Nepalese Around the Globe: Doha, Qatar (Part II)


Upon our arrival at the airport, I went to check with one of the airlines representatives for any possibility that we can change our flight to 8:55 am or 11 am next morning instead of 12:55 pm. We had 18:55 hours layover in the transit. A woman behind the counter responded instantaneously to my request and said that I would have to pay in order to upgrade. I, on the other hand, was not looking for the upgrade but just requesting to adjust the seats with the ones that were not taken. Her response was flat “NO”.

I just don’t understand why they would fly with empty seats rather than allowing someone with little kids take early bird flight that was, anyway, flying with some vacant seats. That forced us to book a hotel room for the night. Thus, we couldn’t avoid such a long layover in the airport.

Unlike my last trip to Nepal in Qatar Airlines, this time, it was more gratifying. Airlines didn’t comply with our request to put our seats together with kids while booking online. One of my kids’ seat was in the next aisle; I was placed at the window seat. I asked if my son could exchange seat with a Nepalese migrant worker. He was quick to help with moving to my son’s seat. Beside my window seat, a man with his little daughter sat, but his wife with an infant had a seat behind my seat. So, I offered my seat to the woman and I moved to her seat. Now, that couple with their two children were together; however, that separated me from my family. I was happy for the couple, regardless of how I was not able to get a seat closer to my family. At least, they got seats together to take care of their kids in that 5 hours long flight.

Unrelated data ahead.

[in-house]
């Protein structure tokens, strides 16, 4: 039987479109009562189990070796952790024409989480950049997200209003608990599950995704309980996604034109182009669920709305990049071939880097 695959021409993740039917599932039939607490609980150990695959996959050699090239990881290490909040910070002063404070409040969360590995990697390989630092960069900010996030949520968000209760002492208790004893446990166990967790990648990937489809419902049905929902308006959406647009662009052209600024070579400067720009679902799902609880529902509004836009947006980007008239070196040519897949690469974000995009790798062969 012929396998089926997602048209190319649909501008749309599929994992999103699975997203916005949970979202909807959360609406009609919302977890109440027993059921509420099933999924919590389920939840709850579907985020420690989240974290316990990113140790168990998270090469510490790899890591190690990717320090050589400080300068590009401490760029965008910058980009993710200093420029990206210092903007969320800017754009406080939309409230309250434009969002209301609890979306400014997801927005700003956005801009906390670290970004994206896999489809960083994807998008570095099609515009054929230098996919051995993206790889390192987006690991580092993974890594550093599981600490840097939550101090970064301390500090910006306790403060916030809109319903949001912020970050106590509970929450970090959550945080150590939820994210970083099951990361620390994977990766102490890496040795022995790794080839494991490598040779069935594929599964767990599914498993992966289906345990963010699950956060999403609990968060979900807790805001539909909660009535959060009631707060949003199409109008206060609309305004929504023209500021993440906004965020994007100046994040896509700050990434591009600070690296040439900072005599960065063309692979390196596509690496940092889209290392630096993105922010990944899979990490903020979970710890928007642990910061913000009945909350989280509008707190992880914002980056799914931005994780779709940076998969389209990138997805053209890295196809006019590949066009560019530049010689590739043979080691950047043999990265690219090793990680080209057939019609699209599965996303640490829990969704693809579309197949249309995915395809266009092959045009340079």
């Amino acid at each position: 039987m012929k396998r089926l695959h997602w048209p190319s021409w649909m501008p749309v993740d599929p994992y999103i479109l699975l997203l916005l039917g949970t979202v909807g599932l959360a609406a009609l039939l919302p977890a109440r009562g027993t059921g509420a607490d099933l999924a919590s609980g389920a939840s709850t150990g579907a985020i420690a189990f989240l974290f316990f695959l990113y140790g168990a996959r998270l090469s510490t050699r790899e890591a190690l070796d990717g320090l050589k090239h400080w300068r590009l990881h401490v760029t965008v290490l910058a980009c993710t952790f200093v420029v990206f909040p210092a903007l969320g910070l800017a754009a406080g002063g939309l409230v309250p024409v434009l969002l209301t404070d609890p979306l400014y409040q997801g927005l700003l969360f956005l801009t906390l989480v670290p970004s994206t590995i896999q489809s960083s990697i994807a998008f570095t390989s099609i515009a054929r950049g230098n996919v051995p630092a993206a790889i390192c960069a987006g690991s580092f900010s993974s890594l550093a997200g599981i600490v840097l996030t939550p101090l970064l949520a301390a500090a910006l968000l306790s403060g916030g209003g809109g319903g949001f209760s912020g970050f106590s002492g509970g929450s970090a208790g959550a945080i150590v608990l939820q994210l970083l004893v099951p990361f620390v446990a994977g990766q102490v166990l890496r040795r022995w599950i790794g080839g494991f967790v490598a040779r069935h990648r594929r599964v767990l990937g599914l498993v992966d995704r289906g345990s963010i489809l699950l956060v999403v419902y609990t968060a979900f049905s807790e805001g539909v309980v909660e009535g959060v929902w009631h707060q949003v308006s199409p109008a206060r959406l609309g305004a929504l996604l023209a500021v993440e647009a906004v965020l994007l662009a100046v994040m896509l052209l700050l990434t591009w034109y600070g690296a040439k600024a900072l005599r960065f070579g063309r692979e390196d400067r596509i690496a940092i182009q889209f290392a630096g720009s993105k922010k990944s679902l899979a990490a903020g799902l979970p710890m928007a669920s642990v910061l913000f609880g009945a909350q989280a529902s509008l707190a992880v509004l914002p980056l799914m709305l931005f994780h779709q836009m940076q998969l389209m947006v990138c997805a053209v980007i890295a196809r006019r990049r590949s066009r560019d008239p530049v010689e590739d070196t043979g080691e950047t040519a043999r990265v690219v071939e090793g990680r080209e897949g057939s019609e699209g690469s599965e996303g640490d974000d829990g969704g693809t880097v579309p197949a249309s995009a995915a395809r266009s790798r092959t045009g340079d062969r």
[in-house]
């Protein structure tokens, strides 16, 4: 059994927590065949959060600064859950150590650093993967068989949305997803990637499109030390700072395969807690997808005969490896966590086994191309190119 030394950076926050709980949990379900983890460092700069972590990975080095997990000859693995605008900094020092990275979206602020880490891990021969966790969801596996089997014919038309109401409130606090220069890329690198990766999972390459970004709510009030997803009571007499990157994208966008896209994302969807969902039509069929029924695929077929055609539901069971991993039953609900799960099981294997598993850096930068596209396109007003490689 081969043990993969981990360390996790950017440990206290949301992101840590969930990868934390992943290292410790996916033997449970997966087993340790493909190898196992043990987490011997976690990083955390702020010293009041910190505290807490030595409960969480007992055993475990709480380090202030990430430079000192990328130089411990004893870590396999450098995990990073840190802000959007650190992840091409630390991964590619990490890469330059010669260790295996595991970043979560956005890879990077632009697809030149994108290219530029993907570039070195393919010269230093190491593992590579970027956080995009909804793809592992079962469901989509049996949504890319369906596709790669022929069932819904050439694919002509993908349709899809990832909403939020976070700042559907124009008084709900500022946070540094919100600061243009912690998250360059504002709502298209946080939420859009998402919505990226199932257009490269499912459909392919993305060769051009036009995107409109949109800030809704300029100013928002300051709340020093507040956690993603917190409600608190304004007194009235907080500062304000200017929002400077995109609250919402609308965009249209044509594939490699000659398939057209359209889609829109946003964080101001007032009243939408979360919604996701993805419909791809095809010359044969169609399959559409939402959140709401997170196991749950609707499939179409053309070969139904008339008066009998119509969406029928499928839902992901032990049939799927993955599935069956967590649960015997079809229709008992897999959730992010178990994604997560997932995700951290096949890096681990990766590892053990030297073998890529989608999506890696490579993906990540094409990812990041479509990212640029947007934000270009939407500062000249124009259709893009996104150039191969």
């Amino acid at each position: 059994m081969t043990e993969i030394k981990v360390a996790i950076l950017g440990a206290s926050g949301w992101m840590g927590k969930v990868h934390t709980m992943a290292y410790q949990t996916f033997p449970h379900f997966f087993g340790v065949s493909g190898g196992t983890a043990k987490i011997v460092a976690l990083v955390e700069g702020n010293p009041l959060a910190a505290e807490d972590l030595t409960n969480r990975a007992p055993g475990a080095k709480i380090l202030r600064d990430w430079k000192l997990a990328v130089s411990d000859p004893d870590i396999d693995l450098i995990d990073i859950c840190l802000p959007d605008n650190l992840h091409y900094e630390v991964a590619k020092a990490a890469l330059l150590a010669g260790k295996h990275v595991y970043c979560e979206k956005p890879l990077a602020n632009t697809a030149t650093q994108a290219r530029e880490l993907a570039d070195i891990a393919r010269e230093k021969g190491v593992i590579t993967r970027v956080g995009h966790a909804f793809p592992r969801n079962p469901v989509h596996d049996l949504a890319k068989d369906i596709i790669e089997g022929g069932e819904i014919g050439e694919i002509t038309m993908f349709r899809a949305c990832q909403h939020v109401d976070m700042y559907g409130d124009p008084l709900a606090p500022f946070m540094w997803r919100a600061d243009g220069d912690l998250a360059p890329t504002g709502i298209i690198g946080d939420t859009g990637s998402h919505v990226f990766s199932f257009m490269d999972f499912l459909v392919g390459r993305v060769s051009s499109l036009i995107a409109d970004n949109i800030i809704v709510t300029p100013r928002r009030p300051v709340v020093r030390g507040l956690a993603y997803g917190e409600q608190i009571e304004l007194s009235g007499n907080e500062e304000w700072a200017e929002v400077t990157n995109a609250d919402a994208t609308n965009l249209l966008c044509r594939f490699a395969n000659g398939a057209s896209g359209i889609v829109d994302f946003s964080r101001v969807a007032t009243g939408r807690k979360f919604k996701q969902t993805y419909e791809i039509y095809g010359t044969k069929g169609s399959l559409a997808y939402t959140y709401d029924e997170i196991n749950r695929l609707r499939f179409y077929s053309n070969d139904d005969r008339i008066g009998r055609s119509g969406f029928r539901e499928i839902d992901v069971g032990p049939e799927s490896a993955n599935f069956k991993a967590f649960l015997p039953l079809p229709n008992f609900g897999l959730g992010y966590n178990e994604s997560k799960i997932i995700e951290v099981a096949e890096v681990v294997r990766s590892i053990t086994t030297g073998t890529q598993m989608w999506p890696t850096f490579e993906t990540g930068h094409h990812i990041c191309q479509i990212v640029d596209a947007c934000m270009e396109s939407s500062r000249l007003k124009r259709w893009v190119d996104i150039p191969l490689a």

Other Nepalese migrant workers who were coming back to Nepal on their leave to be with family for Tihar or Diwali were watching all those reshufflings of our seating saga.  A gentleman from the other side of the window seat offered me his seat so that I could be closer to my kids and wife. That was a great relief!

This trip was quite different than the other ones because of the willingness of our Nepalese brothers and sisters to help each other during flight. Some passengers were even trying to soothe other whining and wailing babies on the flight. There was no rowdy crowd as opposed to my previous trip. Six years ago, I felt that I was not flying but riding a public bus.  Booming music was playing from their cellphones. Some were constantly bugging flight attendants for no obvious reasons. Some were totally drunk and wasted.  For all those reasons, I have to admit that this time, my family had a delightful flying experience.

Nepalese migrant workers have learned to behave on the flight, I guess.

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